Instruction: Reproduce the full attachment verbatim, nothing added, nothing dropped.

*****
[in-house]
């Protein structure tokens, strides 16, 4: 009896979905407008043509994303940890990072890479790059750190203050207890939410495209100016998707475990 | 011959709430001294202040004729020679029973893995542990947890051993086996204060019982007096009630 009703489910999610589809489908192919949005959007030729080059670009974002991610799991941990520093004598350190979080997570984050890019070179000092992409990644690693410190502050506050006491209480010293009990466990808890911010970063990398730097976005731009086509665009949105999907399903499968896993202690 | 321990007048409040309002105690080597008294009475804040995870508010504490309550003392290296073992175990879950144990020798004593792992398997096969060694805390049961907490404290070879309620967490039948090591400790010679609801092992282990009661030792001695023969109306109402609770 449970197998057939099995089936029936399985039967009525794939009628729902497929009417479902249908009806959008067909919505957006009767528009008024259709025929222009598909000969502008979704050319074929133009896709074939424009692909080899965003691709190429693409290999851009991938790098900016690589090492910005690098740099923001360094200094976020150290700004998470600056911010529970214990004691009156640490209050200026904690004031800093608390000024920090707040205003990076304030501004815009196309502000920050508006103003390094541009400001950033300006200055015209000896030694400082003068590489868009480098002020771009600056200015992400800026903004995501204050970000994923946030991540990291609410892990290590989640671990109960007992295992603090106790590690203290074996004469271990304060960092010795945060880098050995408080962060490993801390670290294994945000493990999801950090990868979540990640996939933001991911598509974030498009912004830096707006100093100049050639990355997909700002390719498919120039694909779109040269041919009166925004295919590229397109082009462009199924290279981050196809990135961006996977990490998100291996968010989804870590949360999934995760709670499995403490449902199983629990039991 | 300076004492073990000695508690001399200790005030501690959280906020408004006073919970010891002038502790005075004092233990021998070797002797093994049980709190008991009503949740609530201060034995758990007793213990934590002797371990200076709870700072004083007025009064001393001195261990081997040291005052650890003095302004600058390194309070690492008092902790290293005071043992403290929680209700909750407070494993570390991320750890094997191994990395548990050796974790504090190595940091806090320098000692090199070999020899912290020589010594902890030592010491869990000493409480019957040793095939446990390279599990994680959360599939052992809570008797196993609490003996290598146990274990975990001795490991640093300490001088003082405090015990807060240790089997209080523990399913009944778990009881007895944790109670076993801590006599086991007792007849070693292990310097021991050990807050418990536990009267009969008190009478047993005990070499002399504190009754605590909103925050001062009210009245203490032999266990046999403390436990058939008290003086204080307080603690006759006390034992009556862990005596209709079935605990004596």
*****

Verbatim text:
[in-house]
């Protein structure tokens, strides 16, 4: 009896979905407008043509994303940890990072890479790059750190203050207890939410495209100016998707475990 | 011959709430001294202040004729020679029973893995542990947890051993086996204060019982007096009630 009703489910999610589809489908192919949005959007030729080059670009974002991610799991941990520093004598350190979080997570984050890019070179000092992409990644690693410190502050506050006491209480010293009990466990808890911010970063990398730097976005731009086509665009949105999907399903499968896993202690 | 321990007048409040309002105690080597008294009475804040995870508010504490309550003392290296073992175990879950144990020798004593792992398997096969060694805390049961907490404290070879309620967490039948090591400790010679609801092992282990009661030792001695023969109306109402609770 449970197998057939099995089936029936399985039967009525794939009628729902497929009417479902249908009806959008067909919505957006009767528009008024259709025929222009598909000969502008979704050319074929133009896709074939424009692909080899965003691709190429693409290999851009991938790098900016690589090492910005690098740099923001360094200094976020150290700004998470600056911010529970214990004691009156640490209050200026904690004031800093608390000024920090707040205003990076304030501004815009196309502000920050508006103003390094541009400001950033300006200055015209000896030694400082003068590489868009480098002020771009600056200015992400800026903004995501204050970000994923946030991540990291609410892990290590989640671990109960007992295992603090106790590690203290074996004469271990304060960092010795945060880098050995408080962060490993801390670290294994945000493990999801950090990868979540990640996939933001991911598509974030498009912004830096707006100093100049050639990355997909700002390719498919120039694909779109040269041919009166925004295919590229397109082009462009199924290279981050196809990135961006996977990490998100291996968010989804870590949360999934995760709670499995403490449902199983629990039991 | 300076004492073990000695508690001399200790005030501690959280906020408004006073919970010891002038502790005075004092233990021998070797002797093994049980709190008991009503949740609530201060034995758990007793213990934590002797371990200076709870700072004083007025009064001393001195261990081997040291005052650890003095302004600058390194309070690492008092902790290293005071043992403290929680209700909750407070494993570390991320750890094997191994990395548990050796974790504090190595940091806090320098000692090199070999020899912290020589010594902890030592010491869990000493409480019957040793095939446990390279599990994680959360599939052992809570008797196993609490003996290598146990274990975990001795490991640093300490001088003082405090015990807060240790089997209080523990399913009944778990009881007895944790109670076993801590006599086991007792007849070693292990310097021991050990807050418990536990009267009969008190009478047993005990070499002399504190009754605590909103925050001062009210009245203490032999266990046999403390436990058939008290003086204080307080603690006759006390034992009556862990005596209709079935605990004596």